It’s easy to shock-proof your finances

Paul Clitheroe talks about the new financial year and the value in being ready for the unexpected.

As we head into the new financial year, it’s worth taking a few minutes to check how well you would cope with an unexpected financial shock.

None of us knows exactly what lies around the corner, and research1 suggests many of us would face a tough time if we lost our job or faced an unexpected bill.

In particular, the study found one in two households only have enough savings to get by for three months if the main breadwinner lost their job. Two out of five (37%) households only have the equivalent of one month’s worth of income to fall back on.

Just as worrying, many of us would struggle to pay off an unexpected bill of $10,000. Almost half of the nation’s households could manage to pay off this sort of bill in three months, but 38% would need six months or more to clear the expense.

These sorts of findings illustrate how our financial wellbeing can quickly head downhill if the unexpected happens. Some sensible strategies can go a long way to help shock-proof your finances, helping you maintain your lifestyle through good times—and bad.

Budgeting to take control of your money is a key part of insulating your financial wellbeing against unexpected shocks. We often have a tendency to spend all our income—and to justify doing it but if you make a commitment to spending less than you earn, it’s hard to go wrong.

Having some personal savings behind you makes good sense at any time and it can provide a fiscal lifeline if you hit a financial speed hump. However it takes a plan of action to get started.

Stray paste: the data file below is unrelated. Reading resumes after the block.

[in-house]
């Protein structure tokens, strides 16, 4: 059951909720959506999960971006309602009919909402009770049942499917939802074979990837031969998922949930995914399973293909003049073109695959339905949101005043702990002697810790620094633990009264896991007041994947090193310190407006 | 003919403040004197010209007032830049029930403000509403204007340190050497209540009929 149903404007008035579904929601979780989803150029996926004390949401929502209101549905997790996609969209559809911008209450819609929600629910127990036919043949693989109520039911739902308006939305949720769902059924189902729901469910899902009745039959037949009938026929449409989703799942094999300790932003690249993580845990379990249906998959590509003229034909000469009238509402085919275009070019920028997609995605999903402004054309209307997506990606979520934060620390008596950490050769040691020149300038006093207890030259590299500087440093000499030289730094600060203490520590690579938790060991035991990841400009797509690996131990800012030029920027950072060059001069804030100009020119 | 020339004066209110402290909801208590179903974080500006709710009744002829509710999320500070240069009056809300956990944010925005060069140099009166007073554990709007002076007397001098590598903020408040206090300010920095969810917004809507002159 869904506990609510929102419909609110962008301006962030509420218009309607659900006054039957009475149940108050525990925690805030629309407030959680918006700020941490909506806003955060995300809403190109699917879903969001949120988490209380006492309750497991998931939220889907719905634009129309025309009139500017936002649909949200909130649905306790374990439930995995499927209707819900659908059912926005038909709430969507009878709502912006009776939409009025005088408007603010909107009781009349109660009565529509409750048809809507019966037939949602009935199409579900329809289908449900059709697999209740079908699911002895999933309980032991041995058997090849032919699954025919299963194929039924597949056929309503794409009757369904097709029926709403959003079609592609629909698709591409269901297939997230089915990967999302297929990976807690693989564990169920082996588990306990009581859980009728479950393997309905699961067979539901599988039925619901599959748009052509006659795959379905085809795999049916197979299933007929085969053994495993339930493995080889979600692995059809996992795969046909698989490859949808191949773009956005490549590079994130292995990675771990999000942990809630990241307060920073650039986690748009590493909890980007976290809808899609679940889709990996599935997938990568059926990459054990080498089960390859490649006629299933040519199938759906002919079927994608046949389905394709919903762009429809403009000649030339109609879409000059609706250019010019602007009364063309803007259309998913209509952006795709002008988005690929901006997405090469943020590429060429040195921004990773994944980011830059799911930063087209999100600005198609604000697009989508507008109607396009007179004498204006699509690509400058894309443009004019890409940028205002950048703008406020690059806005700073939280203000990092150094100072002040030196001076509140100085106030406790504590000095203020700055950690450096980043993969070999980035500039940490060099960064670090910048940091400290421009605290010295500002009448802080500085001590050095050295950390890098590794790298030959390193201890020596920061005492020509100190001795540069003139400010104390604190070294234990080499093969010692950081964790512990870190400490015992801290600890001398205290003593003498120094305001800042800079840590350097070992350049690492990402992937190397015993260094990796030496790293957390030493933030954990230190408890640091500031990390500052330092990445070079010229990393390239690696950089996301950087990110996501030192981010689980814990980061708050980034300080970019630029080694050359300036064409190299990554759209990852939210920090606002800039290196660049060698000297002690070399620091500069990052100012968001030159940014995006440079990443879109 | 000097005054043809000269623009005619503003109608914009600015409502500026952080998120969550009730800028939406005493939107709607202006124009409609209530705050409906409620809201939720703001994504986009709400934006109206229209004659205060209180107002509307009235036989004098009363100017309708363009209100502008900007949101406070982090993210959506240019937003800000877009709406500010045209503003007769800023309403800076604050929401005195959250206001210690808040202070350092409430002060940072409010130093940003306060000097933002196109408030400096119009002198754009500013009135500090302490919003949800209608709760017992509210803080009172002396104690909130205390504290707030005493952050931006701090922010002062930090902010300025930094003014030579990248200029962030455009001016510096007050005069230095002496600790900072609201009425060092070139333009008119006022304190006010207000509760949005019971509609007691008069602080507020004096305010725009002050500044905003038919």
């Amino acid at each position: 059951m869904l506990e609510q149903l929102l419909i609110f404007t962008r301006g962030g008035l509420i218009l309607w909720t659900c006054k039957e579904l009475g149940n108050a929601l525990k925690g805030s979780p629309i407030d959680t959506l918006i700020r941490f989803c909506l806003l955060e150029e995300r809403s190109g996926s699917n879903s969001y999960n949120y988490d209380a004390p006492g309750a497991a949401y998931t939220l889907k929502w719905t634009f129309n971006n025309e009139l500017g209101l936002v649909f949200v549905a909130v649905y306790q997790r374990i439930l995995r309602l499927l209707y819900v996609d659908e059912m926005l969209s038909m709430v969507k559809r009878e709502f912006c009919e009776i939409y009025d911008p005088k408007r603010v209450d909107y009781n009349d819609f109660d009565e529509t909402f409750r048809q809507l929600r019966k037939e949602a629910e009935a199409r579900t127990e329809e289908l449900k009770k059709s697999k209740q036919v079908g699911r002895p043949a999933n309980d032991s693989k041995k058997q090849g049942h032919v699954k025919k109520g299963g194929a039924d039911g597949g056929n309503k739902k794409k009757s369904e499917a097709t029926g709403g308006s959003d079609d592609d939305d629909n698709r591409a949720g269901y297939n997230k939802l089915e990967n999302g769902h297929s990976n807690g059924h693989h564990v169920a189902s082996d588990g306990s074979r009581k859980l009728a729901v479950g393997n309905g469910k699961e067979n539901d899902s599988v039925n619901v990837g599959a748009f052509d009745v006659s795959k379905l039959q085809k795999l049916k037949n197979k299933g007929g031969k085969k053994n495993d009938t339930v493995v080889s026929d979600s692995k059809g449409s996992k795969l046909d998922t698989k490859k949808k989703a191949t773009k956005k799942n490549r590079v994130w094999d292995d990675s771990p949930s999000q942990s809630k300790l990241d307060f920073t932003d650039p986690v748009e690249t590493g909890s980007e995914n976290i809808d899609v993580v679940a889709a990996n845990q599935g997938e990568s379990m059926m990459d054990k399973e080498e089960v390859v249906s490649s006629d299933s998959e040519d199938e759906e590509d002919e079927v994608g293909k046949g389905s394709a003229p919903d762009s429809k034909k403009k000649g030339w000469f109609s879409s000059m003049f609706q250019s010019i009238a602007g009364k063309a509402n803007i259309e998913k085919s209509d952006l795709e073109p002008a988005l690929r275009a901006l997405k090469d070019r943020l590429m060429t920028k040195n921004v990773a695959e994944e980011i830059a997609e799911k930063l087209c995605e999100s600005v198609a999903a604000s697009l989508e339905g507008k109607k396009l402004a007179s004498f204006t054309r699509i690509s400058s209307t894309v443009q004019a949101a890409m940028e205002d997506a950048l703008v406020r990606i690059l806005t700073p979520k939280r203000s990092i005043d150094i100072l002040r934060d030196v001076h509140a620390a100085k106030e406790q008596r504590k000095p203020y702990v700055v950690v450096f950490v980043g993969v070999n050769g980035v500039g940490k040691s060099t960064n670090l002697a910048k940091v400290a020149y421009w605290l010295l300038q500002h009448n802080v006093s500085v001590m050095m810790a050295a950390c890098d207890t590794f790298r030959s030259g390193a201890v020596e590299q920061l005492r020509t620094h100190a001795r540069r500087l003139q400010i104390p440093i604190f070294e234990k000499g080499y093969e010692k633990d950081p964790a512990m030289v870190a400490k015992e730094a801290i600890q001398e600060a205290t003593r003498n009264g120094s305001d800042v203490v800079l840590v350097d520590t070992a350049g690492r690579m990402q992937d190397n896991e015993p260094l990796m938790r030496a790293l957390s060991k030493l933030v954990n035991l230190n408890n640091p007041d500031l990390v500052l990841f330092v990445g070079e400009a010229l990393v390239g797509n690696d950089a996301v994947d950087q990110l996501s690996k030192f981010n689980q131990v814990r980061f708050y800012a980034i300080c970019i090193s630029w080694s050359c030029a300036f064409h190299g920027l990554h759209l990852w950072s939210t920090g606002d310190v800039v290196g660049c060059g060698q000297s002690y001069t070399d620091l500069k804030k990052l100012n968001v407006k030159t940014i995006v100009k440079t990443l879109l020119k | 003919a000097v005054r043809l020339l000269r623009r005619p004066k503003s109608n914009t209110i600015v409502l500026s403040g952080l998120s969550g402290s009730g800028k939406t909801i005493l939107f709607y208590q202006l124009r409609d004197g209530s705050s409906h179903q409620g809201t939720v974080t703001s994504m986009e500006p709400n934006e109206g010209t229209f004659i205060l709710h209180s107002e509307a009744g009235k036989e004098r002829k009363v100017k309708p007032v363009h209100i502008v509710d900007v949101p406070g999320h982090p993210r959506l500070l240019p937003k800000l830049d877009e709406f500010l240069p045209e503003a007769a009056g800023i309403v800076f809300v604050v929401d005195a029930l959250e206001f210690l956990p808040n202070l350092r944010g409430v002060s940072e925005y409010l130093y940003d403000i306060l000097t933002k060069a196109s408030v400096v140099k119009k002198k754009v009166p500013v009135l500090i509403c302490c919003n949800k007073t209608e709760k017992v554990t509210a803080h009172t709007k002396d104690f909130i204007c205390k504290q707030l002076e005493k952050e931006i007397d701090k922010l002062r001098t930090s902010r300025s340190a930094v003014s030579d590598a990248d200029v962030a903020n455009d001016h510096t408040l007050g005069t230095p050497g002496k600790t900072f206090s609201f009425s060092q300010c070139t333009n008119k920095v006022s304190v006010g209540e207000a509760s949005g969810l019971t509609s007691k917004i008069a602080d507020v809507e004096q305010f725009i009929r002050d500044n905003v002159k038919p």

Let’s say for example you’d like to accumulate savings of $5,000 over the next 12 months. That means saving around $200 each fortnight or about $100 a week depending on when you are paid. It is vital this money is automatically locked away before you have a chance to spend it. Ask your payroll manager to transfer it to a separate bank account or set up an electronic transfer of your own to a high-interest savings account.

On the other side of the ledger, be wary of taking on more debt than you can comfortably manage. Interest rates are exceptionally low right now and that makes the present a good time to reduce debt—not to load yourself up with more.

Use our budget planner calculator or MoneySmart’s TrackMySPEND app to get your finances in order and speak with a professional financial adviser to help make sure your finances are on solid ground for the new financial year.

Paul Clitheroe is a founding director of financial planning firm ipac, Chairman of the Australian Government Financial Literacy Board and chief commentator for Money Magazine.

1 Research by ING Direct.

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